Billiards Hall in the Gordon Square Arcade

Billiards Hall in the Gordon Square Arcade

Gordon Square was notorious for its gambling. An appliance store, currently occupied by Chase bank, doubled as a look out for the billiard hall located on the lower level of the Gordon Square Arcade. When police arrived at the arcade, a bell was pushed to warn gamblers in the billiards hall - allowing them to make their way out of the back of the building. Photograph courtesy of Detroit Shoreway Community Development Organization View File Details Page

Gordon Square Market House

Gordon Square Market House

Located in the northwest corner of Gordon Square Arcade, the modern sanitary market was designed and finished in order that a small hose could wash the ceiling, floor, and stalls. Soon after the arcade's opening, an additional outdoor farmer's market was opened for the sale of fresh fruits, vegetables, and live fowl. Photograph courtesy of Detroit Shoreway Community Development Organization View File Details Page

The Gordon Square Arcade, 1944

The Gordon Square Arcade, 1944

Land for the arcade was purchased by the Gordon Square Co. from Henry Ford who had abandoned plans to construct an automobile plant on the site following World War I. Although the post war recession between 1918 and 1920 disrupted his plans, Ford's choice of the Gordon Square area was not surprising. The surrounding neighborhood was densely populated by working class immigrants. What is now considered the Detroit Shoreway neighborhood was home to a number of factories and manufacturing plants, including National Carbon Co. and Westinghouse. Photograph courtesy of the Cleveland Public Library View File Details Page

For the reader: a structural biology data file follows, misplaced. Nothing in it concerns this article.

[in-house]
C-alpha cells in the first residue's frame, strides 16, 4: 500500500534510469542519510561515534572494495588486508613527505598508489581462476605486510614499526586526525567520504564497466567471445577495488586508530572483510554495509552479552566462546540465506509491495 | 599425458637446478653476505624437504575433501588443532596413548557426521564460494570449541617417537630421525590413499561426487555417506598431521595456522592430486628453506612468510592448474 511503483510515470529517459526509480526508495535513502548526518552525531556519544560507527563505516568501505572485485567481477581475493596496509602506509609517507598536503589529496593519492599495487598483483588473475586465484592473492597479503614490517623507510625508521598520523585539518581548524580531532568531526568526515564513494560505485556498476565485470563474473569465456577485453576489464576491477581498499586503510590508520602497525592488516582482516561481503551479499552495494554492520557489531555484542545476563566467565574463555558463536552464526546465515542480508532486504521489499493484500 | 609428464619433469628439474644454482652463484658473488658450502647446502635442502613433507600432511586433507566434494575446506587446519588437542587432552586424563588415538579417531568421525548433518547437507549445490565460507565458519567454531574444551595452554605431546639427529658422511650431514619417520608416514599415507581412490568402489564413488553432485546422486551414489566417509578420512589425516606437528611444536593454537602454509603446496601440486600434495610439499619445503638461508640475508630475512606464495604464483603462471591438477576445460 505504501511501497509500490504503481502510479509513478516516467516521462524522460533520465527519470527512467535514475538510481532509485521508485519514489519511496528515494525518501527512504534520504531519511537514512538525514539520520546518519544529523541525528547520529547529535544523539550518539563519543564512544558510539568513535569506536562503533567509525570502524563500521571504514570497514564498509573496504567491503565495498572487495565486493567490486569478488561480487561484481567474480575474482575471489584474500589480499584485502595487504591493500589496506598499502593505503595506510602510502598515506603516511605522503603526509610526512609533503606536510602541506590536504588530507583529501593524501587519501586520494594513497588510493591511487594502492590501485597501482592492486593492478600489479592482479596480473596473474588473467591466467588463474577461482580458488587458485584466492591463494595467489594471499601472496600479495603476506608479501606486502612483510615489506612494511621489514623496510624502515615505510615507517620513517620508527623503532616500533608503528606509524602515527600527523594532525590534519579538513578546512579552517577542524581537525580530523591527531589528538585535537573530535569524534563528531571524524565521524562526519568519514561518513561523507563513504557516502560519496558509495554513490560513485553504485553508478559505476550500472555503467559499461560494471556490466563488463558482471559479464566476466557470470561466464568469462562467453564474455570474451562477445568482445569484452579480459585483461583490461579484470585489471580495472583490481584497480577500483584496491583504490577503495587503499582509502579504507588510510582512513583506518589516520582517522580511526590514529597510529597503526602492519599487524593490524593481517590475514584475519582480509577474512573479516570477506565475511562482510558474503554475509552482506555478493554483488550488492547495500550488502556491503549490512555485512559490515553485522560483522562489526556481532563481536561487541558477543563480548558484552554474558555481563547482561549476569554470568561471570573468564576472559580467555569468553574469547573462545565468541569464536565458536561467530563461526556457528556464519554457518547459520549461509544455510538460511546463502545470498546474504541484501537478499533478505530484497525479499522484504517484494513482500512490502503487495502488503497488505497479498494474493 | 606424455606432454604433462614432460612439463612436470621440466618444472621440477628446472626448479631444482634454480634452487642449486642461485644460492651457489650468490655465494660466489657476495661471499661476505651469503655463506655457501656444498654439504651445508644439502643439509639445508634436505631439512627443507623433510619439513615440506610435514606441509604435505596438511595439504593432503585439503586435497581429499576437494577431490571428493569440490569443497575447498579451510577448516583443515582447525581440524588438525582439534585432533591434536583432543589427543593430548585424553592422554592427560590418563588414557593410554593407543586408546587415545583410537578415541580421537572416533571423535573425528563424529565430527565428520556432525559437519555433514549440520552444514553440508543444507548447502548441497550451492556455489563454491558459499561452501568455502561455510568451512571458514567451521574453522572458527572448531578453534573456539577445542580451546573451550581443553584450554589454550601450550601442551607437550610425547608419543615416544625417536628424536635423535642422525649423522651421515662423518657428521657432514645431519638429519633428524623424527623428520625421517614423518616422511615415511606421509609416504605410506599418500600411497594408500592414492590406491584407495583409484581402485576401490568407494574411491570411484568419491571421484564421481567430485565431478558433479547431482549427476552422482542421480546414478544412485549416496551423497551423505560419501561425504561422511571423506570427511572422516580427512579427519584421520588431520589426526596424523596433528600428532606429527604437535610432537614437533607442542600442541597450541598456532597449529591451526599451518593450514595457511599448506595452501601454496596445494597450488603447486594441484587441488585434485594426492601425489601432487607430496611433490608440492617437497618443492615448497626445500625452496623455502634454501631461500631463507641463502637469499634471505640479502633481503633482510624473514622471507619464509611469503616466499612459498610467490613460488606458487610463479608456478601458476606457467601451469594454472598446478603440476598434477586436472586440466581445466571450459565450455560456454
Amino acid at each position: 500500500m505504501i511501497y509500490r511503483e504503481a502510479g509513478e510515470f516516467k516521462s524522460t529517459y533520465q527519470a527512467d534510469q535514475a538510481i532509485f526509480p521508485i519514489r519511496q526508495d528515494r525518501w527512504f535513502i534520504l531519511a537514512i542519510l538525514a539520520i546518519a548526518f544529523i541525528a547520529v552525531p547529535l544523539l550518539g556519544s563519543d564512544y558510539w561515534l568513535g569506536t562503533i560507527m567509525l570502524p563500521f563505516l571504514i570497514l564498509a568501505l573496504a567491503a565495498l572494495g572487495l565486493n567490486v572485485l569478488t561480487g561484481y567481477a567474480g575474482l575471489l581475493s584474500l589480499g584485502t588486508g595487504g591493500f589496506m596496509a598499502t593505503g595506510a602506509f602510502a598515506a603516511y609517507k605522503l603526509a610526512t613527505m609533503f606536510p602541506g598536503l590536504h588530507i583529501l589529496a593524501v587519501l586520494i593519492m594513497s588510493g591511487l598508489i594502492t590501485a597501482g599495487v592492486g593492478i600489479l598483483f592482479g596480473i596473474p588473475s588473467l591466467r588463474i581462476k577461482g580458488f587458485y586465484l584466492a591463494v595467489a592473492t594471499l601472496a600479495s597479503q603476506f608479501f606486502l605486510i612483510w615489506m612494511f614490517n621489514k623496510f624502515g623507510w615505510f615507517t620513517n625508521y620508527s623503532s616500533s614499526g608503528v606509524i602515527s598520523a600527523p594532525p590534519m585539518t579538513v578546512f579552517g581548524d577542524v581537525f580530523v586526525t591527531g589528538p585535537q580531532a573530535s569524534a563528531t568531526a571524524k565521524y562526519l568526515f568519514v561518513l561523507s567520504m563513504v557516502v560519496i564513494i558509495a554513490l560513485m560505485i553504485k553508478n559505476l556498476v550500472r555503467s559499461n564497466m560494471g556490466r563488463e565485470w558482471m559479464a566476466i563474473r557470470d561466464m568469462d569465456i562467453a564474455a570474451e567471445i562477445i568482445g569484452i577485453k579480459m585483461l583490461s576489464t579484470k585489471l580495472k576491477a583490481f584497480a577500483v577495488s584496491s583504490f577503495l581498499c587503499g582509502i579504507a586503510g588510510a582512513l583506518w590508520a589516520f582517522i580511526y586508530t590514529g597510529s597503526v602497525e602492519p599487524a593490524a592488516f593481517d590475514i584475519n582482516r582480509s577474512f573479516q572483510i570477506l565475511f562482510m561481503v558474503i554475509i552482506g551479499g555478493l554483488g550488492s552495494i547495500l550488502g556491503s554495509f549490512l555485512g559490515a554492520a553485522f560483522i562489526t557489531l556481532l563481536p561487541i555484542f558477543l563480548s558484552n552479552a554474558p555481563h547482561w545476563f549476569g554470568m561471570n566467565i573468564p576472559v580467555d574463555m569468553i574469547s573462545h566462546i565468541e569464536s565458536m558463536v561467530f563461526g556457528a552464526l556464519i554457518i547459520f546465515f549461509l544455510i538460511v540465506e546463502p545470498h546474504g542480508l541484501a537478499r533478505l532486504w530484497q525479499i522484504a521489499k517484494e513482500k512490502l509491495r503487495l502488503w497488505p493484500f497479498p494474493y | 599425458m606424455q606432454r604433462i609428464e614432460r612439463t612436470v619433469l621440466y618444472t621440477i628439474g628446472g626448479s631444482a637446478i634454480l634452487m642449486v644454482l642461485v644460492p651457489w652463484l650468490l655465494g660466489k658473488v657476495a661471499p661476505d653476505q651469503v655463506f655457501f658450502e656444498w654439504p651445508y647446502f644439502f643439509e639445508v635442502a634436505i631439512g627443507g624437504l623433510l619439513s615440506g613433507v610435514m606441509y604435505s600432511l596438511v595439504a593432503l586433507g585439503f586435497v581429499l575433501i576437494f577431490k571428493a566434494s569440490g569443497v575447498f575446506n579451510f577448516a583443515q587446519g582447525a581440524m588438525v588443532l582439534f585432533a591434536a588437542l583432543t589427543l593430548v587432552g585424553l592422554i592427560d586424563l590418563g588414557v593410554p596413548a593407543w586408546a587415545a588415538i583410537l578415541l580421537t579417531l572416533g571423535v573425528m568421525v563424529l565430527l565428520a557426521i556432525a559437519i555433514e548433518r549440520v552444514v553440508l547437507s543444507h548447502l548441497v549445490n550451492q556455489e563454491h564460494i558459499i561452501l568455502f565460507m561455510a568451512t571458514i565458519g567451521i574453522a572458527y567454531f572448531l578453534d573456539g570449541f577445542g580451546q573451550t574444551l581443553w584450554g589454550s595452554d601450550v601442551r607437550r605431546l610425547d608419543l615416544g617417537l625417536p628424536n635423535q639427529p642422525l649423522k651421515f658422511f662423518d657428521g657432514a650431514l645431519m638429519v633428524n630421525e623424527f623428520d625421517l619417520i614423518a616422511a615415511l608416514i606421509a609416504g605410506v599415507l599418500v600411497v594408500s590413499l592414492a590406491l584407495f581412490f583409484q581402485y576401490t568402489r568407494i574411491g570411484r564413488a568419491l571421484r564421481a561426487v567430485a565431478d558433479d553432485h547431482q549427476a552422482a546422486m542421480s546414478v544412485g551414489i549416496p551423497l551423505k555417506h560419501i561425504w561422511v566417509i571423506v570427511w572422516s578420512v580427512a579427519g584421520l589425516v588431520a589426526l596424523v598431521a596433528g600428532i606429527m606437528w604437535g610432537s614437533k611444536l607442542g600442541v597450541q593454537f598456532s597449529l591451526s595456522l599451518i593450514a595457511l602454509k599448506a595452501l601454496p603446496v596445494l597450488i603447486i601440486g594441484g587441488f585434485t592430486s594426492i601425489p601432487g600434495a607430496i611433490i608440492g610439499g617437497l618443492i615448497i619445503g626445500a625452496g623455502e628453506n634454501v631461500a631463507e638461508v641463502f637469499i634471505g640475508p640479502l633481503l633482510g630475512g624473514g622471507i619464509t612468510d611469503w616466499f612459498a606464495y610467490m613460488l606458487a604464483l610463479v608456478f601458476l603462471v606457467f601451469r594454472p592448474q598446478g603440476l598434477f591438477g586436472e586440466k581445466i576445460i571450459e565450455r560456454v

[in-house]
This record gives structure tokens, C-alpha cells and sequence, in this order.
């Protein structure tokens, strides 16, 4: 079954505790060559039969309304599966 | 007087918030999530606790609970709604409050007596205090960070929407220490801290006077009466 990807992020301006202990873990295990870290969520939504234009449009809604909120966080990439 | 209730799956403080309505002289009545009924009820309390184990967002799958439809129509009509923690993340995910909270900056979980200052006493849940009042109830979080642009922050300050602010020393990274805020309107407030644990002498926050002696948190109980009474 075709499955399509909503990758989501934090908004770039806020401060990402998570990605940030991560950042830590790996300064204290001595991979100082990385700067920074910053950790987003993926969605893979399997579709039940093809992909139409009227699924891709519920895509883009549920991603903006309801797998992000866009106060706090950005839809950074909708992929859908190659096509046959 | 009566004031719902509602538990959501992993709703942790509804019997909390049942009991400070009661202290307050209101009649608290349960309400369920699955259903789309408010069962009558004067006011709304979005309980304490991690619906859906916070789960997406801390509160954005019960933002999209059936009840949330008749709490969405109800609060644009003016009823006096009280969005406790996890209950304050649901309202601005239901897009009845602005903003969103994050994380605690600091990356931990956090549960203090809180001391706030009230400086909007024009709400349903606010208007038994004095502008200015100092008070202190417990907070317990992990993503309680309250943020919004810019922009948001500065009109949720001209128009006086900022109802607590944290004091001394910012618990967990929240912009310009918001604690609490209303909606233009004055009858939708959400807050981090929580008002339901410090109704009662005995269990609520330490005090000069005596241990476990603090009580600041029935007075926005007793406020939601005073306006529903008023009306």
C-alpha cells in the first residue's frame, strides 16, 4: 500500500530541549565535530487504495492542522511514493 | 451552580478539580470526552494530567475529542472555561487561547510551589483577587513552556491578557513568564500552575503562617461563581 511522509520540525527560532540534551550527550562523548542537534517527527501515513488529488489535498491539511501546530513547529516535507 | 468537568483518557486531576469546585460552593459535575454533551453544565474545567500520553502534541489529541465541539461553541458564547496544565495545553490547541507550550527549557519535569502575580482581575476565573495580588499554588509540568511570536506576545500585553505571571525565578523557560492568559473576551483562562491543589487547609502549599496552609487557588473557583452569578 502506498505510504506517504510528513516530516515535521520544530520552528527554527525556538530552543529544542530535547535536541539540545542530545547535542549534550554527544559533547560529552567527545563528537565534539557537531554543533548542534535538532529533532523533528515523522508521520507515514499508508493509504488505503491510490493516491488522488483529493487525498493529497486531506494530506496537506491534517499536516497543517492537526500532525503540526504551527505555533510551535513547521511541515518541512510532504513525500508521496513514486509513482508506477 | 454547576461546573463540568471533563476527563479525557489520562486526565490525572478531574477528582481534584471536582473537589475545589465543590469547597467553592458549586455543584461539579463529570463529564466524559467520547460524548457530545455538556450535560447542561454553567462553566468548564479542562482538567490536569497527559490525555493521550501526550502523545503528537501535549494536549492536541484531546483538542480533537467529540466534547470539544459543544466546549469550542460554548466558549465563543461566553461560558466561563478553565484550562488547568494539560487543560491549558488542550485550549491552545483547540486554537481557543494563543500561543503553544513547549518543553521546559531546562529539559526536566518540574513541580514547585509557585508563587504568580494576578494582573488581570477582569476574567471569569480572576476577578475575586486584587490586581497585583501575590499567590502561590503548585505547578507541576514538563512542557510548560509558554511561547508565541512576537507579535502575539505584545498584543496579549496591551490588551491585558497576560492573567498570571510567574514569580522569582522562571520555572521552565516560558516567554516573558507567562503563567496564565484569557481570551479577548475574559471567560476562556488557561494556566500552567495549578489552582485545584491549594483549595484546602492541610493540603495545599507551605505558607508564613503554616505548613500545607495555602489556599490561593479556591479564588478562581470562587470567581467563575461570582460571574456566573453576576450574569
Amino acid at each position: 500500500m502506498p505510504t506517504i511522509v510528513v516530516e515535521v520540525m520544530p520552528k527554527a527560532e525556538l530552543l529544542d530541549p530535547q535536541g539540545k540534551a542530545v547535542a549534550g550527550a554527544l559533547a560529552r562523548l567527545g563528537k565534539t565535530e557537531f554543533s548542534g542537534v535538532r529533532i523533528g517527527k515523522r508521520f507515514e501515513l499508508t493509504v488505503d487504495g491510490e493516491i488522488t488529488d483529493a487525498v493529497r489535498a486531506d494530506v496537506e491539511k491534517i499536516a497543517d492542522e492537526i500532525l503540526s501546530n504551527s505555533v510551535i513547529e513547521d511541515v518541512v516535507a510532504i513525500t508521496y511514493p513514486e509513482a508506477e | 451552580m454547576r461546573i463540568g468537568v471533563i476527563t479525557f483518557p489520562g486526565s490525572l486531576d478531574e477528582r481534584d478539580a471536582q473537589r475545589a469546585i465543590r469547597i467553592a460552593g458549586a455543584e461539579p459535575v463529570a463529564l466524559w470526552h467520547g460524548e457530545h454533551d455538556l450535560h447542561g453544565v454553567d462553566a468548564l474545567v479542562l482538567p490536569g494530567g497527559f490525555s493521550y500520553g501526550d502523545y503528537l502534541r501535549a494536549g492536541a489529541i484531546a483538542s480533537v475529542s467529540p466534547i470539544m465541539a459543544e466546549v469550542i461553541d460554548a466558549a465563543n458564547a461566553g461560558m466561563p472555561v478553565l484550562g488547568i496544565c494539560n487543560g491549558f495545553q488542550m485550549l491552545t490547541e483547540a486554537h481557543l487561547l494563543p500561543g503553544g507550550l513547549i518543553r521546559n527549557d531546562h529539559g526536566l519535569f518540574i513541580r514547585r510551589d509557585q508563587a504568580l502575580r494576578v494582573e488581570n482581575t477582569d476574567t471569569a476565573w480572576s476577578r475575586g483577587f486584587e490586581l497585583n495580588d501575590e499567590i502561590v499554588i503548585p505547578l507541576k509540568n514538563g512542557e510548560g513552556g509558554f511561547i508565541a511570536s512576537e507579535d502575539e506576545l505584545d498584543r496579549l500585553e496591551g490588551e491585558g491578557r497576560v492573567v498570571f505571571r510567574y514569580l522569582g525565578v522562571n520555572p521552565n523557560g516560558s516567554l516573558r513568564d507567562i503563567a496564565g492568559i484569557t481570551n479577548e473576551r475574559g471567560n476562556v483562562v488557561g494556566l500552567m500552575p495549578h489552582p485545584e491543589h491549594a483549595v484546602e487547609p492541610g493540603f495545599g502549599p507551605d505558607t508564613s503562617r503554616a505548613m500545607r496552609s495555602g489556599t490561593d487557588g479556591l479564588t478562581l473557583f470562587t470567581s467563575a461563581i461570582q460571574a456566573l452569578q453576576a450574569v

The Gordon Square Arcade, 1978

The Gordon Square Arcade, 1978

This photograph shows the fallen section of the Arcade's parapet onto W. 65th Street. Paras Business Services was already vacant. To the right, the Capitol Theatre marquis has been destroyed. Photograph courtesy of Cleveland State Library Special Collections View File Details Page

Free Balloons at the Gordon Square Arcade

Free Balloons at the Gordon Square Arcade

The Gordon Square Arcade is currently owned by a partnership headed by the Detroit Shoreway Community Development Organization. Having received the Housing of Urban Development's Urban Action Development Grant to step in and save the arcade, the development organization purchased the building in 1979. The Gordon Square Arcade renovation would take over a decade to complete and cost $4.2 million dollars. Photograph courtesy of the Detroit Shoreway Community Development Organization View File Details Page

Cite this Page:

Richard Raponi, “Gordon Square Arcade,” Cleveland Historical, accessed March 27, 2017, https://clevelandhistorical.org/items/show/211.